Did the Greek New Testament sound like this? 12-21-17
O wounded town of Bethlehem: 12-23/24-17

Christmas as irritating, annoying, disruptive: 12-22-17

One of the great Christmas passages of the New Testament is found at the end of the first chapter of the Gospel of Luke. It's called "The Magnificat," and is spoken by Mary, the newly pregnant mother of Jesus.

MagnificatIn the image here today I've given you one translation of it, but here is the translation found in David Bentley Hart's new translation of the New Testament, which I reviewed here on the blog yesterday:

"And Mary said, My soul proclaims the Lord's greatness, And my spirit rejoices in God my savior, Because he looked upon the low estate of his slave. For see: Henceforth all generations will bless me; Because the Mighty One has done great things to me. And holy is his name, And his mercy is for generations and generations to those who fear him. He has worked power with his arm, he has scattered those who are arrogant in the thoughts of their hearts; He has pulled dynasts down from thrones and exalted the humble. He has filled the hungry with good things and sent the rich away empty. He has given aid to Israel his servant, remembering his mercy, Just as he promised to our fathers, to Abraham and to his seed, throughout the age.'"

That's verses 46 through 55, and what I'd like you to notice about it is its counter-cultural nature.

Fritz Wendt, a native of northern Germany, a Lutheran pastor, psychotherapist and church musician living in New York City, unpacks some of that in this interesting meditation on The Magnificat.

The passage, Wendt writes, "sticks out because, instead of being sweet and gentle, it is impolite and 'in your face'; instead of soothing us, it irritates, it annoys, it interrupts."

Indeed, that's what the whole gospel story does in some ways. We are likely to think of the sweet Christmas baby and of all being calm and all being bright, in the words of the hymn, but, in fact, the reality is that in that birth, Christianity makes the astonishing claim that God has entered human flesh and that nothing will ever be the same.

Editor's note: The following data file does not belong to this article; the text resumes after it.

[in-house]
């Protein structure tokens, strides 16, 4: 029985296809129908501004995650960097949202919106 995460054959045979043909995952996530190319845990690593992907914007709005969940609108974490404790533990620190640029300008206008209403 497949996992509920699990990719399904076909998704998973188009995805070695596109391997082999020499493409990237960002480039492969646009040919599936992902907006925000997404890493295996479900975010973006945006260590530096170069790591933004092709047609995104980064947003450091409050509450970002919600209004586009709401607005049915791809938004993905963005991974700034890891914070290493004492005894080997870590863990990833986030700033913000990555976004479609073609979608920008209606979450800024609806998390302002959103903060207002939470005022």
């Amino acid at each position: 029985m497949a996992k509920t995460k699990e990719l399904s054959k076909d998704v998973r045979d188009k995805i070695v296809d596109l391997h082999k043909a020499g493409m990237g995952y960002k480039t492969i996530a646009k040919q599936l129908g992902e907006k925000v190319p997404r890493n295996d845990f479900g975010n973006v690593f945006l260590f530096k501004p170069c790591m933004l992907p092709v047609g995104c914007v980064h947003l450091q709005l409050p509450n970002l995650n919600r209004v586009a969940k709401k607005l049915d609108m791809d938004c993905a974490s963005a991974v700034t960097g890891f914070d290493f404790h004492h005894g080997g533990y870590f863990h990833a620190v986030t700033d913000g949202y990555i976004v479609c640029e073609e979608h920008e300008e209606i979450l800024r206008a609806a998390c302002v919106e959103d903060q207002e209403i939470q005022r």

And though Christianity calls Jesus a king, this is not a king with a violent army ready to establish power. Rather, it's a king born into weakness who will die in weakness. Talk about being irritated, annoyed and interrupted.

Wendt says Mary's message is this: "Through God’s action, the social hierarchy of wealth and poverty, power and subjugation is to be turned upside down; a new social order of justice is at hand."

Ah, yes. Sweet Christmas. It's revolutionary stuff. Which means that for many it will irritate, annoy and interrupt. As it should. So Merry Christmas.

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Pope Francis says that trying to reform the Curia (top officials at the Vatican) is like trying to clean the Sphinx with a toothbrush. I've seen the Sphinx a couple of times in my life and now Francis has given me a fun reason to visit it again to test out his metaphor.

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The Last Christians: Stories of Persecution, Flight and Resistance in the Middle East, by Andreas Knapp. What makes this book both heartbreaking and effective is that it's the account of the author's personal journey to the Iraqi land that, until recently, the terrorist group ISIS controlled. He travels from his native Germany with a refugee from Mosul to begin his story of the slaughter of Christians at the hand of radical Islamists. From there he describes in excruciating detail what has happened to Christians who have stood against ISIS. Knapp, a poet, priest and author, several times comes to the edge of denouncing the whole of Islam, but he backs away from that prejudice in time and concedes there have been times when "Sword and Bible-wielding Christians became cruel colonial masters, as reverence for humankind as the image of God gave way to thirst for power in the guise of religion. Conversely, Islam has known periods of relative tolerance." Religions of all stripe have blood on their hands. And the focus here is on the Islamists who have betrayed the core of their faith to commit violence in pursuit of radical religious and political goals. Knapp's conclusion: "Christians from the Middle East have given up everything in order to remain true to their belief in the gospel. They come from the homeland of Christianity and remind us of our own origins and values. By opening our doors to them, we have it in our power to preserve this precious legacy and ensure a more humane future for humanity."


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